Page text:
John Dorney caught up with Brian Hanley to discuss the IRA during the Emergency (World War II).
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The IRA by 1939 was an organisation that had come out the worst, not only of the Civil War of 1922-23 but also of the political tumult of the 1930s – when most republicans had shifted their loyalty to Fianna Fail. By 1939 the organisation was flailing about for a purpose and some of its members, notably Chief of Staff Sean Russell, thought they could use the Second World War, as Irish separatists has used the First, to break the remaining connections between Ireland and Britain.
The results of this was various instances of clandestine cooperation with Nazi Germany, an ineffective bombing campaign in England and low level confrontation with both Northern Ireland and Eire, as the Irish Free State was referred to in those years. Over 1,000 IRA members were imprisoned and 9 executed in Britain and Ireland.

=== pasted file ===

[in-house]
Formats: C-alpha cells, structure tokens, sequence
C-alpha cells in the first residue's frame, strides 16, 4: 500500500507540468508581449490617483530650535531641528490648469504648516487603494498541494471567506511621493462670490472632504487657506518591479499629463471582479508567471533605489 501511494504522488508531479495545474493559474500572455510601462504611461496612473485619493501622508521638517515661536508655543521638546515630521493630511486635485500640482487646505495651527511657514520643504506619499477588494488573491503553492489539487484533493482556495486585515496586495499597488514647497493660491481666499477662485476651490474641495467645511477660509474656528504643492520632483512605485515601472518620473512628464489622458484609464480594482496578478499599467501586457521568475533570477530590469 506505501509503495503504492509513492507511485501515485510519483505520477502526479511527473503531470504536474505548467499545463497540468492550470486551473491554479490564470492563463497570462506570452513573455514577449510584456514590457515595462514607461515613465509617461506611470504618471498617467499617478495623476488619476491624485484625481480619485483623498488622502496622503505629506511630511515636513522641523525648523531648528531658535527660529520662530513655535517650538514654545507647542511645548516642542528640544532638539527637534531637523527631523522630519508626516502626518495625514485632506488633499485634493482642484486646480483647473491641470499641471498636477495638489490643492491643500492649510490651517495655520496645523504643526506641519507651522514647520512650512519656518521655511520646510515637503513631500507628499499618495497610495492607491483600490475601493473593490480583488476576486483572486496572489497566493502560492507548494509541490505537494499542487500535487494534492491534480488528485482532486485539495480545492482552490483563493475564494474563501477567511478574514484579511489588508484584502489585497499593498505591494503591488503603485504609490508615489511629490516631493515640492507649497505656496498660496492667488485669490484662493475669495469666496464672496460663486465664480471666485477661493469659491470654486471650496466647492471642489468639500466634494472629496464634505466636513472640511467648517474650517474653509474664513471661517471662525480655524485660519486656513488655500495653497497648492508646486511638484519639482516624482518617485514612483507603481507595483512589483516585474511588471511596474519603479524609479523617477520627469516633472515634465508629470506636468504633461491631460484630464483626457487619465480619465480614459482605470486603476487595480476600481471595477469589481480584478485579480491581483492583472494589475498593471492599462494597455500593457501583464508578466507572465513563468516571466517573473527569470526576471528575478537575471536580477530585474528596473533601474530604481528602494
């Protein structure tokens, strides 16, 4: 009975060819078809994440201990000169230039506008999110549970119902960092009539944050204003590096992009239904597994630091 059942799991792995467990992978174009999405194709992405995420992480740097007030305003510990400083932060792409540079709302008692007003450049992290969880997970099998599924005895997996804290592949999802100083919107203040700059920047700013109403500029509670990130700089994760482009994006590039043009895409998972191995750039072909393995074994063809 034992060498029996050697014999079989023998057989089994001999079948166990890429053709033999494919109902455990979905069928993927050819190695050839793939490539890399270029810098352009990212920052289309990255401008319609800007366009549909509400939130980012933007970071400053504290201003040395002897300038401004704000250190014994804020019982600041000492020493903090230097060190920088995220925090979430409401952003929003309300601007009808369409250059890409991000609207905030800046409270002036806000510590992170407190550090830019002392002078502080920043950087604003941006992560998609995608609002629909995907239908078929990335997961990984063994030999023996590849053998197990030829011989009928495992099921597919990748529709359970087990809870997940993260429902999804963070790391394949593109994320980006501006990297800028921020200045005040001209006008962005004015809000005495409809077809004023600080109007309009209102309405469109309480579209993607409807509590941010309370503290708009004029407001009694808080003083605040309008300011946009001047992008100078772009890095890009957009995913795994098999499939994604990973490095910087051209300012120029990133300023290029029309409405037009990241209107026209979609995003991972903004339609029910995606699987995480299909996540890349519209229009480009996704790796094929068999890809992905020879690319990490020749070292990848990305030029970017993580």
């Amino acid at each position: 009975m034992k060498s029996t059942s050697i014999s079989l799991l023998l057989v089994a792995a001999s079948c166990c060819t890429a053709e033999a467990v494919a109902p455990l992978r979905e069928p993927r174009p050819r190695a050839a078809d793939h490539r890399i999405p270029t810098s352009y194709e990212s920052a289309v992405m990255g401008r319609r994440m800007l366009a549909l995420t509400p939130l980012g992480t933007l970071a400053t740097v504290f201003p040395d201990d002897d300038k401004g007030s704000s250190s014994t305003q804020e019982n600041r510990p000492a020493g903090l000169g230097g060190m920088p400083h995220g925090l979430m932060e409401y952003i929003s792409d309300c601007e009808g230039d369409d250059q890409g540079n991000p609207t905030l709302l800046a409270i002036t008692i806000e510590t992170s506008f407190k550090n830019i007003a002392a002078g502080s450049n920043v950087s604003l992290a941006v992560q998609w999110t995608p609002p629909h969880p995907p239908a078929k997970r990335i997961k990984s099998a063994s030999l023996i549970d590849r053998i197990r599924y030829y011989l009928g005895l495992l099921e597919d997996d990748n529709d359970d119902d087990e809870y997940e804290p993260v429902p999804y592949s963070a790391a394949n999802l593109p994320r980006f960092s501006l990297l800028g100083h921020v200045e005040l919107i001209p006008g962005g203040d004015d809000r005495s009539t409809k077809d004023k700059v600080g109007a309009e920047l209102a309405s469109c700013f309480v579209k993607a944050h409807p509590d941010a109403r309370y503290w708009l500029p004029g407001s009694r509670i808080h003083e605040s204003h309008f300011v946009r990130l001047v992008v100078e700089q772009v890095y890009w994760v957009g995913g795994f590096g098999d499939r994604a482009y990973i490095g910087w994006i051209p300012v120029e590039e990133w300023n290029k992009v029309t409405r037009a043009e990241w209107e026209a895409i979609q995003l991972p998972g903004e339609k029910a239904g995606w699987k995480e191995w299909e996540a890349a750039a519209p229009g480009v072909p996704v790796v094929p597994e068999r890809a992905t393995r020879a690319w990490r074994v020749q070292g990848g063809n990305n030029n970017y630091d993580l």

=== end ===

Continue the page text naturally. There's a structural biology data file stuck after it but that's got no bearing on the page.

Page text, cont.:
Brian Hanley concludes, with reason, that had Germany invaded Ireland and the IRA emerged as their allies they would probably have come away from the episode with as little credit as other minority nationalists who became collaborators elsewhere in Europe. For that reason it remains one of the most controversial episodes in the organisation’s history.
Some of the issues covered during the interview are:
- The Bombing campaign in Britain.
- Seán Russell’s visit to Germany.
- Ideological conflicts within the IRA.
- The response of the Northern and Southern governments to the IRA.
- The execution of Tom Williams.
- The internment of IRA volunteers in the Curragh and Portlaoise.
Dr. Brian Hanley is the author of; The IRA A Documentary History, 1919-2005, The IRA: 1926-1936, and with Scott Millar, The Lost Revolution, The Story of the Official IRA and the Workers’ Party. He teaches History at University College Dublin.
Listen to our previous interviews with Brian Hanley here –